Frame Rates and Interlacing

You need Creative PLUS Membership to View This Video

Learn to Create and Share Great Video with Videomaker PLUS

We'll be your guide to learning the tricks and mastering techniques so that you can unleash your full potential.



Starter

$2.50/mo or $20/year(43% Off)
  • Digital Magazine Subscription
  • 4 Courses
  • Access to Back Issues
  • Download Digital Products
  • Access to All Webinars
  • Basic

    $4.50/mo or $40/year(26% Off)
  • Digital Magazine Subscription
  • 18 Courses
  • Access to Back Issues
  • Download Digital Products
  • Access to All Webinars
  • Creative

    $15.50/mo or $140/year(25% Off)
  • Digital Magazine Subscription
  • 38 Courses
  • Access to Back Issues
  • Download Digital Products
  • Access to All Webinars
  • Professional

    $26.50/mo or $240/year(25% Off)
  • Digital Magazine Subscription
  • All Courses
  • Access to Back Issues
  • Download Digital Products
  • Access to All Webinars

  • Need a New Account? Create one here:


    There's no experience quite like sitting in a movie theater and watching a film. Since it's inception, film has had a special look and feel to it that many video producers have tried to emulate. In this segment, you'll learn about interlaced footage, progressive footage, frame rates, and footage conversion. A solid understanding of these key concepts will help make your video, look like film.

    Video Transcript

    There's no experience quite like sitting in a movie theater and watching a film. Since it's inception, film has had a special look and feel to it that many video producers have tried to emulate.
    In this segment, you'll learn about interlaced footage, progressive footage, frame rates, and footage conversion.
    A solid understanding of these key concepts will help make your video, look like film.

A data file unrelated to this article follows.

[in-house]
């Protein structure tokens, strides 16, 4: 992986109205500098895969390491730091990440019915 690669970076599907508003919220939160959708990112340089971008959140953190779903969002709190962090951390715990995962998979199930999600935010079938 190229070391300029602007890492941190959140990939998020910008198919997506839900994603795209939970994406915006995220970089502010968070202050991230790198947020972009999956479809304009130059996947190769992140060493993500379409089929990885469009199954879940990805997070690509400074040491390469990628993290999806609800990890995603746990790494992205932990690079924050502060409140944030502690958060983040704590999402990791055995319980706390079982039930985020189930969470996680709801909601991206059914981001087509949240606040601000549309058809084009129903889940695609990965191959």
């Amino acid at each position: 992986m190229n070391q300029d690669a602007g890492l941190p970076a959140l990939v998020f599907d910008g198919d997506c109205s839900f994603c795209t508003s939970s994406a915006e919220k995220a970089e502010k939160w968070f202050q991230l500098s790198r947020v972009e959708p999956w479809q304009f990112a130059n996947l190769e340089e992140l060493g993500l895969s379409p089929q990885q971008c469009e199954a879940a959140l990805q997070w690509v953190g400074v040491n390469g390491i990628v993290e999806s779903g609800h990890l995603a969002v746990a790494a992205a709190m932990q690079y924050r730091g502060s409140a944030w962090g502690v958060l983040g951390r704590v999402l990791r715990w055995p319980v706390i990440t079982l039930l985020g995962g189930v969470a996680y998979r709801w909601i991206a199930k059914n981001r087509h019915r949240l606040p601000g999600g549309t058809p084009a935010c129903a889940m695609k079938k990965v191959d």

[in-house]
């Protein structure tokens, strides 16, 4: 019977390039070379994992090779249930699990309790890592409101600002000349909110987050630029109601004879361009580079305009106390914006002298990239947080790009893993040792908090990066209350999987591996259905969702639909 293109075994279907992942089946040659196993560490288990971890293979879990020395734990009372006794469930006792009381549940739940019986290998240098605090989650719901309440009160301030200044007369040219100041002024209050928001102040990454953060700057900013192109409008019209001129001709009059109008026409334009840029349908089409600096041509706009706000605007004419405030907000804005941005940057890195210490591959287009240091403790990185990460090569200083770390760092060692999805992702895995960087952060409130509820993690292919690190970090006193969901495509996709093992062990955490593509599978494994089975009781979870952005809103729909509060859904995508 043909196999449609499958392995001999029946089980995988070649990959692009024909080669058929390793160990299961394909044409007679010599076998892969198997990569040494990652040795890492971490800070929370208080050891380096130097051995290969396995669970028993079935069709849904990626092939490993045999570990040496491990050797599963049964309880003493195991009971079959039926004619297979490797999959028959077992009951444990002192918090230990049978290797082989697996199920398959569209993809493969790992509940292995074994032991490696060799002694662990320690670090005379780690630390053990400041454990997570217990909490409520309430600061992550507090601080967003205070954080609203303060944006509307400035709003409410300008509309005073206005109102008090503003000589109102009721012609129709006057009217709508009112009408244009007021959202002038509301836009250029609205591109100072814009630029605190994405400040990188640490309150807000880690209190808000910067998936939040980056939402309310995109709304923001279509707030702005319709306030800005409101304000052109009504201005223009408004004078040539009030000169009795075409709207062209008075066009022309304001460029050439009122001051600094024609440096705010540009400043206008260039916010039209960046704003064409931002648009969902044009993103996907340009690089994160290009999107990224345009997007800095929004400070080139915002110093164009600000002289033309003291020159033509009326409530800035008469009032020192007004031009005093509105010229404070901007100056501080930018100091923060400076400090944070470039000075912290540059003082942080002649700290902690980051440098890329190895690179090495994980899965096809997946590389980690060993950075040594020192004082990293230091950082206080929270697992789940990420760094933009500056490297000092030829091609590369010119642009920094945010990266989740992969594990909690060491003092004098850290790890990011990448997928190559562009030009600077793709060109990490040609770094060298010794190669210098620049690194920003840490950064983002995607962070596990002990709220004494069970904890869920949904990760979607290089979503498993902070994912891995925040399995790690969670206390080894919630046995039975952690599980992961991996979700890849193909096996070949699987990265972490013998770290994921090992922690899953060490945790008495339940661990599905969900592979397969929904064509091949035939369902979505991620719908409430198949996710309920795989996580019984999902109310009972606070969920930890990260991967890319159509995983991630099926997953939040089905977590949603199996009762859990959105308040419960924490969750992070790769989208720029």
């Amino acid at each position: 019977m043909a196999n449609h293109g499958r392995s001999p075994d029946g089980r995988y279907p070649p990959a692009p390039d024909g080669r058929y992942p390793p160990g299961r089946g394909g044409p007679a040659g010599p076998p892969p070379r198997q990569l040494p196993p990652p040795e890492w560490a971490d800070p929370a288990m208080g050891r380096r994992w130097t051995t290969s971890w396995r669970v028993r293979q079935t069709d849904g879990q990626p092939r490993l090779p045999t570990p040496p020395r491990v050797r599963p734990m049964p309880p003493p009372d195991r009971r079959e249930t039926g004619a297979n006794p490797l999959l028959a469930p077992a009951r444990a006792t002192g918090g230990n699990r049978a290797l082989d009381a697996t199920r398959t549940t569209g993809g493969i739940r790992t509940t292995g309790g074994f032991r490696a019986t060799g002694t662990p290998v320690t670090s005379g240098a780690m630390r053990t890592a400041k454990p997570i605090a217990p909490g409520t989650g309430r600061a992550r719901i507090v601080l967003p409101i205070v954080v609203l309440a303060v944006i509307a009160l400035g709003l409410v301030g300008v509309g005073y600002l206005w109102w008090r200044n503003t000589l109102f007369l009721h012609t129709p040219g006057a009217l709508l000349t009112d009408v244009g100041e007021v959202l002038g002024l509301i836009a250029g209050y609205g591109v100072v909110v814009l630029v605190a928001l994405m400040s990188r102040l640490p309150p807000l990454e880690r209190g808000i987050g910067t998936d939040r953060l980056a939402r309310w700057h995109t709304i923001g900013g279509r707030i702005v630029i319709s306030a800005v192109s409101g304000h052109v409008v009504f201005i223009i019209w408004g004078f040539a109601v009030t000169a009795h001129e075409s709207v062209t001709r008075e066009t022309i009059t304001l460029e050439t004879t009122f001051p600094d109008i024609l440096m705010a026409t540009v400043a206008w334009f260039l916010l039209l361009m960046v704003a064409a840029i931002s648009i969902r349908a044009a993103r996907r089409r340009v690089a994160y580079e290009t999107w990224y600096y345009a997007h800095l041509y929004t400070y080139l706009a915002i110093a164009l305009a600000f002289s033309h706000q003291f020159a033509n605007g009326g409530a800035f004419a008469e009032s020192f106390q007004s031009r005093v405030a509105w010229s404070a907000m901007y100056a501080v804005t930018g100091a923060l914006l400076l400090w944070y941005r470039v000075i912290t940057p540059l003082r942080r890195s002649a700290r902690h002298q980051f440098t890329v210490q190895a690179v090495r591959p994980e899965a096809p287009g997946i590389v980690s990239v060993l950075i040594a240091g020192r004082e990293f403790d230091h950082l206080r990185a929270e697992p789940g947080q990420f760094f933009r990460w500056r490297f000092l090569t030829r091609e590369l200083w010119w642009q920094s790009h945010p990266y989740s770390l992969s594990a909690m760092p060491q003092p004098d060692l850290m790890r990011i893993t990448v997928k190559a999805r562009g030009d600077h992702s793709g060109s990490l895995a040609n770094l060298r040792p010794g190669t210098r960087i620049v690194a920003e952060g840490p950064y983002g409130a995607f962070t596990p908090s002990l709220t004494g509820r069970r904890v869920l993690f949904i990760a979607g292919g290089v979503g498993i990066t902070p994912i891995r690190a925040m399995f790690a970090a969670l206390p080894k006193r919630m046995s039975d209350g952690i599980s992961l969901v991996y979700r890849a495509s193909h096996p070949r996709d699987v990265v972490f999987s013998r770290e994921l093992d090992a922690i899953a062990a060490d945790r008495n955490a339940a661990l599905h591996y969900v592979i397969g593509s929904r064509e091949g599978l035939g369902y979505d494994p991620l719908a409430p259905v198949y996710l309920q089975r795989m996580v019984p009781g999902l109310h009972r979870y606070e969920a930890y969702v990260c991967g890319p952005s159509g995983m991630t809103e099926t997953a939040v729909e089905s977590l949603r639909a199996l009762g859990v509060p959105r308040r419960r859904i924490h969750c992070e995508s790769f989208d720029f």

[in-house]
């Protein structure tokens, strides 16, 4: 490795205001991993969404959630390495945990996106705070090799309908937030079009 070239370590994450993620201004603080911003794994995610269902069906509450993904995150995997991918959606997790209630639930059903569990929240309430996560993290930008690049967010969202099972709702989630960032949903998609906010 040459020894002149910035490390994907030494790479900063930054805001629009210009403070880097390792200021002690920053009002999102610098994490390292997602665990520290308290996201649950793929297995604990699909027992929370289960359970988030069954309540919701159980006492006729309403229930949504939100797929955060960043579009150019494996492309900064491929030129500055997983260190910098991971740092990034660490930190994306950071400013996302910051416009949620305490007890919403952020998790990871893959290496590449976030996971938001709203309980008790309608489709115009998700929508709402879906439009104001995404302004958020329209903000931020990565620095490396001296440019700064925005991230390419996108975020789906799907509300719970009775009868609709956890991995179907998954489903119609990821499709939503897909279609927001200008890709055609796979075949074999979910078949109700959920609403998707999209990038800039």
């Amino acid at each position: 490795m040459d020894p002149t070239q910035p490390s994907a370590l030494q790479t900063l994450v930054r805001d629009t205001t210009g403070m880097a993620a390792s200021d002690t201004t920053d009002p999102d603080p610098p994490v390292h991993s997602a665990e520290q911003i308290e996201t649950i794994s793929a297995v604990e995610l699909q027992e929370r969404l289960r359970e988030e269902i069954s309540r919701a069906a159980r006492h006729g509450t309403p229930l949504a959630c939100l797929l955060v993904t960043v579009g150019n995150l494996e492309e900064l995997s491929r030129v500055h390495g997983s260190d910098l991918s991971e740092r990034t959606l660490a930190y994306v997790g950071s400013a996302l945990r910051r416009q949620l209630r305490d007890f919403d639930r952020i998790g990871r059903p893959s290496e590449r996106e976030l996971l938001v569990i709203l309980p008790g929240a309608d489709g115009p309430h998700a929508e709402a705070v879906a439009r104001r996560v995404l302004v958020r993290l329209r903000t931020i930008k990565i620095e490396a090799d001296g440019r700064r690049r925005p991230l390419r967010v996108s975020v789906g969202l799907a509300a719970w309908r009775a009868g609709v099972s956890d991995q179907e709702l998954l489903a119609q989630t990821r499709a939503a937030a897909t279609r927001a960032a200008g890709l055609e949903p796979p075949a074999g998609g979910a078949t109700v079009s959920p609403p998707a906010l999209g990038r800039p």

Knowing the difference between interlaced footage, progressive footage, and frame rates might not be the most glamorous subject, but it's a crucial component to understanding why film has traditionally looked so different from video. A working knowledge of these subjects will also help when you need to convert your footage from one frame rate to another.
    Traditionally, television has been recorded and played back at 29.97 frames per second. When television standards were being developed, engineers were attempting to get the most amount of motion information using the least amount of bandwidth to control the cost of production and transmission. The solution they came up with is interlacing.
    Rather than sampling a full image 30 times per second and displaying all the horizontal lines of the television picture to form each frame, Interlaced footage is made up of fields sampled at the faster rate of 60 times per second. In order to compensate for the faster sample rate, each field only contains half of the image. One field contains the odd lines of an image, known as the upper field, and the other contains the even lines, known as the lower field. The odd and even fields alternate 60 times every second, which is fast enough to form what is perceived by viewer as 30 complete frames.
    Let's use a moving pendulum as an example. As the pendulum swings from one side to another, over the period of 1 second, 60 samples of motion are taken, but each sample only contains half of the lines that make up the image.
    By using the process of interlacing, engineers created a method that allows for smooth recording and playback of fast paced action such as sporting events. This also gives video the "reality" feel that separates it from film. Video shot in this manner is sometimes referred to as 60i. It's important to note that the effective frame rate of 60i is still 29.97 frames per second.